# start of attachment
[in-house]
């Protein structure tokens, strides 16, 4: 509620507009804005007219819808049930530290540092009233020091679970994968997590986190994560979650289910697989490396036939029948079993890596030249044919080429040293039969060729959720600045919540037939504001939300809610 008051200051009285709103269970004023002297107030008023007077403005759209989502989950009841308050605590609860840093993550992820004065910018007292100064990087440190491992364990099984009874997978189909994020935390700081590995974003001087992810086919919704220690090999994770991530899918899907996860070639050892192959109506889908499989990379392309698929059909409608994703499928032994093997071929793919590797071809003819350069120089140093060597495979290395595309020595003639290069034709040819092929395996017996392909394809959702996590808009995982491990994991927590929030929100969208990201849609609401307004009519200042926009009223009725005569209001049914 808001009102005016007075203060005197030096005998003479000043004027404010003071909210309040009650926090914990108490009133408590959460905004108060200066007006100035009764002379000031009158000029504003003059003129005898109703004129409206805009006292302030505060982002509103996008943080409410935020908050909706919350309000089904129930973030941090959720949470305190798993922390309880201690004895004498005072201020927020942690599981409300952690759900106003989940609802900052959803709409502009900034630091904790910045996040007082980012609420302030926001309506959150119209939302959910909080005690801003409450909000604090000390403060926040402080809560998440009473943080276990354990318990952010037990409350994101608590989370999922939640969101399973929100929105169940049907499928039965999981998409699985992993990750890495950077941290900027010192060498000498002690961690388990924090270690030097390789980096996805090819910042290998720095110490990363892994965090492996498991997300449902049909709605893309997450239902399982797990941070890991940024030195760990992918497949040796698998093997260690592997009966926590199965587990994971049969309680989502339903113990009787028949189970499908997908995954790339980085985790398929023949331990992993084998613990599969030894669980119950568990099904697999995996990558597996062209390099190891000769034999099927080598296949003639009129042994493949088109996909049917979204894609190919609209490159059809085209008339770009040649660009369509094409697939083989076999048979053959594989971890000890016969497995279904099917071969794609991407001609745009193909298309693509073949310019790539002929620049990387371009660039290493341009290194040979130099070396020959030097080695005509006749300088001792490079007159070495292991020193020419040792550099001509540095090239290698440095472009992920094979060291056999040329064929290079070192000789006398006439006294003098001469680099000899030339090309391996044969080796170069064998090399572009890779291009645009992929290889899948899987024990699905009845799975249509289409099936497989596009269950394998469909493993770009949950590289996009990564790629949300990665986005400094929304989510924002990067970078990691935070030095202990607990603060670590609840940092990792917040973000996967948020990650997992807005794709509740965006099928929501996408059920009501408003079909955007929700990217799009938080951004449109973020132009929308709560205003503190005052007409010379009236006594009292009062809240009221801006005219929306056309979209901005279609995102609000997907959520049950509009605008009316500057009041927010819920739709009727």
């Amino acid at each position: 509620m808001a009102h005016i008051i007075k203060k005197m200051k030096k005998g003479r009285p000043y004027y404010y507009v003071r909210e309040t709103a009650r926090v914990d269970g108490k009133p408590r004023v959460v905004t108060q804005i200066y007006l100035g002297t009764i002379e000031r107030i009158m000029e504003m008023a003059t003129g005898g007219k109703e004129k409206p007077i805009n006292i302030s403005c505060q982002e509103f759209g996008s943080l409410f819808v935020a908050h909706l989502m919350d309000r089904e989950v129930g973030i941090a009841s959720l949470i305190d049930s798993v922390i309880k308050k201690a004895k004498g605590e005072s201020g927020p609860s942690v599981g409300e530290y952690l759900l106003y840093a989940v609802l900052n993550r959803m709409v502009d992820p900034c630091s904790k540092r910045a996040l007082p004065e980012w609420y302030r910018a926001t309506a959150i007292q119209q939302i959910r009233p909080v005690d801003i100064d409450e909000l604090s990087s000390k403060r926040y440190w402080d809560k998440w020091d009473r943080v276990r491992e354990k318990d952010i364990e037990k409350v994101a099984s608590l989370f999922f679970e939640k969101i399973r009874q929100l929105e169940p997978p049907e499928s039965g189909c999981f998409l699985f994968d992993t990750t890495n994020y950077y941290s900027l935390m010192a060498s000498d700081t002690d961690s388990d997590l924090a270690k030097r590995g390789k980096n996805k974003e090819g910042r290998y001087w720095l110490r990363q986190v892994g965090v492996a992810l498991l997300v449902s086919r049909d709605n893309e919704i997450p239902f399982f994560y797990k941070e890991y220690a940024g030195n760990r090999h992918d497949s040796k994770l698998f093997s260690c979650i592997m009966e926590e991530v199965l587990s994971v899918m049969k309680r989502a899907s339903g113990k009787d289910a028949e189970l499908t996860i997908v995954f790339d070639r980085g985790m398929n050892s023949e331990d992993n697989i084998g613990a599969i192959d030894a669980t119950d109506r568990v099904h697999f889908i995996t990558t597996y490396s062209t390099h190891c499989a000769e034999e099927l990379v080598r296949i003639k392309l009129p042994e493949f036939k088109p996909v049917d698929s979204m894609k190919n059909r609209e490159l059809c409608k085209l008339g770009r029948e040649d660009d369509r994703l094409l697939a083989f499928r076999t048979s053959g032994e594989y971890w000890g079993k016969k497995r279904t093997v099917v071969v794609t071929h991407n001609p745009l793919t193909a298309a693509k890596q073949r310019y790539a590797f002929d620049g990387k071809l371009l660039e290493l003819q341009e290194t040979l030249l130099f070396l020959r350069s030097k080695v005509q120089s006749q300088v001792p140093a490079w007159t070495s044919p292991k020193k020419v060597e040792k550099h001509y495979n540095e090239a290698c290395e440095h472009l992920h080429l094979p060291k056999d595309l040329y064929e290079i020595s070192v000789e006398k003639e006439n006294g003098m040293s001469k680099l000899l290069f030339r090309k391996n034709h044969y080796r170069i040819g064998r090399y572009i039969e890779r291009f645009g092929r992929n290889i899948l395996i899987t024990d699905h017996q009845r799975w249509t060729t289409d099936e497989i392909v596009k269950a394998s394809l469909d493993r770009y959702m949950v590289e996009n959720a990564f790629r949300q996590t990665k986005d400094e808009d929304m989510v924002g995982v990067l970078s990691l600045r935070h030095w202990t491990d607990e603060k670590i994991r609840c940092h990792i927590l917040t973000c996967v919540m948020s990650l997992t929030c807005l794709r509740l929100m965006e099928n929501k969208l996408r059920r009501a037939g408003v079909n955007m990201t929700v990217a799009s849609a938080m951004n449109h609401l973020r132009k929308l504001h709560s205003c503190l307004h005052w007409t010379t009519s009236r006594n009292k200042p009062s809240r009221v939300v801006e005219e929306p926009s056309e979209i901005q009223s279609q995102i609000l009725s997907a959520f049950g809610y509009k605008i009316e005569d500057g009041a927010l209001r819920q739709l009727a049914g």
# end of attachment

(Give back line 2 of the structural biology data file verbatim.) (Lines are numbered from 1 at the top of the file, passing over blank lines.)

């Protein structure tokens, strides 16, 4: 509620507009804005007219819808049930530290540092009233020091679970994968997590986190994560979650289910697989490396036939029948079993890596030249044919080429040293039969060729959720600045919540037939504001939300809610 008051200051009285709103269970004023002297107030008023007077403005759209989502989950009841308050605590609860840093993550992820004065910018007292100064990087440190491992364990099984009874997978189909994020935390700081590995974003001087992810086919919704220690090999994770991530899918899907996860070639050892192959109506889908499989990379392309698929059909409608994703499928032994093997071929793919590797071809003819350069120089140093060597495979290395595309020595003639290069034709040819092929395996017996392909394809959702996590808009995982491990994991927590929030929100969208990201849609609401307004009519200042926009009223009725005569209001049914 808001009102005016007075203060005197030096005998003479000043004027404010003071909210309040009650926090914990108490009133408590959460905004108060200066007006100035009764002379000031009158000029504003003059003129005898109703004129409206805009006292302030505060982002509103996008943080409410935020908050909706919350309000089904129930973030941090959720949470305190798993922390309880201690004895004498005072201020927020942690599981409300952690759900106003989940609802900052959803709409502009900034630091904790910045996040007082980012609420302030926001309506959150119209939302959910909080005690801003409450909000604090000390403060926040402080809560998440009473943080276990354990318990952010037990409350994101608590989370999922939640969101399973929100929105169940049907499928039965999981998409699985992993990750890495950077941290900027010192060498000498002690961690388990924090270690030097390789980096996805090819910042290998720095110490990363892994965090492996498991997300449902049909709605893309997450239902399982797990941070890991940024030195760990992918497949040796698998093997260690592997009966926590199965587990994971049969309680989502339903113990009787028949189970499908997908995954790339980085985790398929023949331990992993084998613990599969030894669980119950568990099904697999995996990558597996062209390099190891000769034999099927080598296949003639009129042994493949088109996909049917979204894609190919609209490159059809085209008339770009040649660009369509094409697939083989076999048979053959594989971890000890016969497995279904099917071969794609991407001609745009193909298309693509073949310019790539002929620049990387371009660039290493341009290194040979130099070396020959030097080695005509006749300088001792490079007159070495292991020193020419040792550099001509540095090239290698440095472009992920094979060291056999040329064929290079070192000789006398006439006294003098001469680099000899030339090309391996044969080796170069064998090399572009890779291009645009992929290889899948899987024990699905009845799975249509289409099936497989596009269950394998469909493993770009949950590289996009990564790629949300990665986005400094929304989510924002990067970078990691935070030095202990607990603060670590609840940092990792917040973000996967948020990650997992807005794709509740965006099928929501996408059920009501408003079909955007929700990217799009938080951004449109973020132009929308709560205003503190005052007409010379009236006594009292009062809240009221801006005219929306056309979209901005279609995102609000997907959520049950509009605008009316500057009041927010819920739709009727």